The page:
On his 3rd release since the break of Das Racist, Heems, a.k.a. Himanshu Suri, balances the MC roles of hype and enlightenment more than he ever has before. On Eat Pray Thug, it seems as if Heems is just stabbing for what works, with most of the socially conscious political bits getting drowned out by the pop/dance or merely braggadocio rap tracks. Heems’ style of “weed rap,” as he discussed in Das Racist, is still prevalent, but more focused. Eat Pray Thug is primarily about Heems dealing with his dual identity and the struggles of living in a post-9/11 America, being of Punjabi-Indian descent, and growing up in Flushing, Queens, New York. He even said of the record, (poking fun at Kanye West) that it was his, “9/11 & Heartbreak.”

Speaking of New York and the record, Himanshu had said in his interview with Stereogum:

“I kinda just got burned-out in New York. I’ve lived there my whole life. I’m born and raised there. It’s a pretty depressing idea to me that I’ve gotten sick of a place that I’ve been so proud of being from. But I’ll always end up back in New York. That’s where my family is that’s where my sister and my niece and my mom are. It’ll always be home — it’s just that right now it hasn’t been working for me. I was going through a lot of issues with depression and anxiety, so I needed to get away. But it’s something that I’ll have to work on here or there either way. I’m not really running away. I realize that no matter where I go I’ll still be with myself. But it’s been nice to come out here and speak my native tongue and just like be in a place where I’m much less anxious, and where I don’t really have to battle with depression every day. It’s probably the most honest work I’ve ever made. I feel like maybe with Das Racist I kind of hid behind humor. My solo mixtapes, I kind of hid behind my Indian identity and my New York identity. With this project, there’s some humor there and definitely racial commentary, but also break-up songs and songs about some of the things that I’ve struggled with, life, anxiety, and depression, and other things.”

When the Twin Towers fell in 2001, Himanshu was vice president of his student government at Stuyvesant High School, two blocks away from where the attacks happened. On Eat Pray Thug, amidst the pop and humor and girls and stereotypes of rap music, hit or miss, the last track, “Patriot Act,” is the farthest we’ve gotten to the real Heems, and what I wished the whole album would have been like. He details the story below:

“The towers fell in front of my eyes, and I remembered the principal said they wouldn’t. For a month they used my high school as a triage, so we went to school in Brooklyn. The city’s Board of Ed. hired shrinks for the students, and maybe I should have seen one. And from then on they called us all Osama, the old man on the bus was Osama, I was Osama, We were Osama. Are you Osama? So we rushed to buy flags for our doors, bright American flags that read, ‘I am not Osama.’ And we ironed our polo shirts and we combed our hair, and proudly payed our taxes. And we immediately donated to a local white politician and we yelled, I’m just like you as quietly and calmly as we could, so as to not raise too much attention and be labeled a troublemaker and lose one’s job. Like when my name was too long to pronounce at work, and raised too much attention, and I was labeled a troublemaker, so I changed it. And we struck words like ‘bomb’ from our vocabulary, and airports changed for us forever; where another blue uniform came to represent oppression and undressing, and another blue uniform came to represent stops and frisks; depressing. And our parents began to fear for our lives whenever we walked out the door, because they read the news and another cab driver was beaten to death, and yesterday, almost 10 years later, another man was deported. I went to expensive white-people school with his daughter. For four years we read books and together we yelled, ‘I’m just like you.’ But she won’t get to correct her father’s English at dinner anymore. And the FBI harassed one of my dad’s friends so much he packed up his stuff and took his family and moved back to Pakistan. They would come at night and make a mess and the mess upset his wife. Those giant metal birds in the sky brought my parents here, and made things confusing, and then crashed into those buildings, and made things confusing. But I guess it’s okay because my dad wasn’t deported, and I still get to correct his English at dinner, so that he doesn’t raise too much attention, and be labeled a troublemaker.”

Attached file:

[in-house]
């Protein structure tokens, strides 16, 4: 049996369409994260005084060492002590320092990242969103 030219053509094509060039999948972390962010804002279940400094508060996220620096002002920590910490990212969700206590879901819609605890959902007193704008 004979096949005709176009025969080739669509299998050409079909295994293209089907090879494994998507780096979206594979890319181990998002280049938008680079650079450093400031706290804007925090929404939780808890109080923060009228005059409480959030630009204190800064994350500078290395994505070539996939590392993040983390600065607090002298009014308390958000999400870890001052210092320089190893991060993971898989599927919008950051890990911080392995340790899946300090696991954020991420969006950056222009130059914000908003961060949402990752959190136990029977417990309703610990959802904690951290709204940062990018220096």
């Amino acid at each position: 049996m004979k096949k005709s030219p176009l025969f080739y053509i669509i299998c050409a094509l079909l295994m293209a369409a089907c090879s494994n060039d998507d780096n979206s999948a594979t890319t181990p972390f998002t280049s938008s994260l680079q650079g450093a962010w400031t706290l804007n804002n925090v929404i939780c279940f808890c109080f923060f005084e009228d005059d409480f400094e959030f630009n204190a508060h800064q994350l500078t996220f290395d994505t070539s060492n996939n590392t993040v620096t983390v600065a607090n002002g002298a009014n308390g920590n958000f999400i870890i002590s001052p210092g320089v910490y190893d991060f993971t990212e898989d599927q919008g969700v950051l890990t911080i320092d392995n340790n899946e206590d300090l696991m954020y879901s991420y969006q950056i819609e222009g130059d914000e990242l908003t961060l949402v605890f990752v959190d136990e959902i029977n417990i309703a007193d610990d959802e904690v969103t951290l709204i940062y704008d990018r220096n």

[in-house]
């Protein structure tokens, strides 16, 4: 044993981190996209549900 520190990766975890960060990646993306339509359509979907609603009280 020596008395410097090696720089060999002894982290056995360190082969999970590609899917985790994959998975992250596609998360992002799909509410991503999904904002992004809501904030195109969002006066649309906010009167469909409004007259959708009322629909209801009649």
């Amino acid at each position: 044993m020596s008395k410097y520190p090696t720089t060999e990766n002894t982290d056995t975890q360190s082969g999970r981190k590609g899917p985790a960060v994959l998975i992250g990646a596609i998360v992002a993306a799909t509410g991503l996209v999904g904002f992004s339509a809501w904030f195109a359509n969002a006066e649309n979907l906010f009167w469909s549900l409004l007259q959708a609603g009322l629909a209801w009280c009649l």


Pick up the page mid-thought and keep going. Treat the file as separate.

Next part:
Listen on Apple Music and Spotify.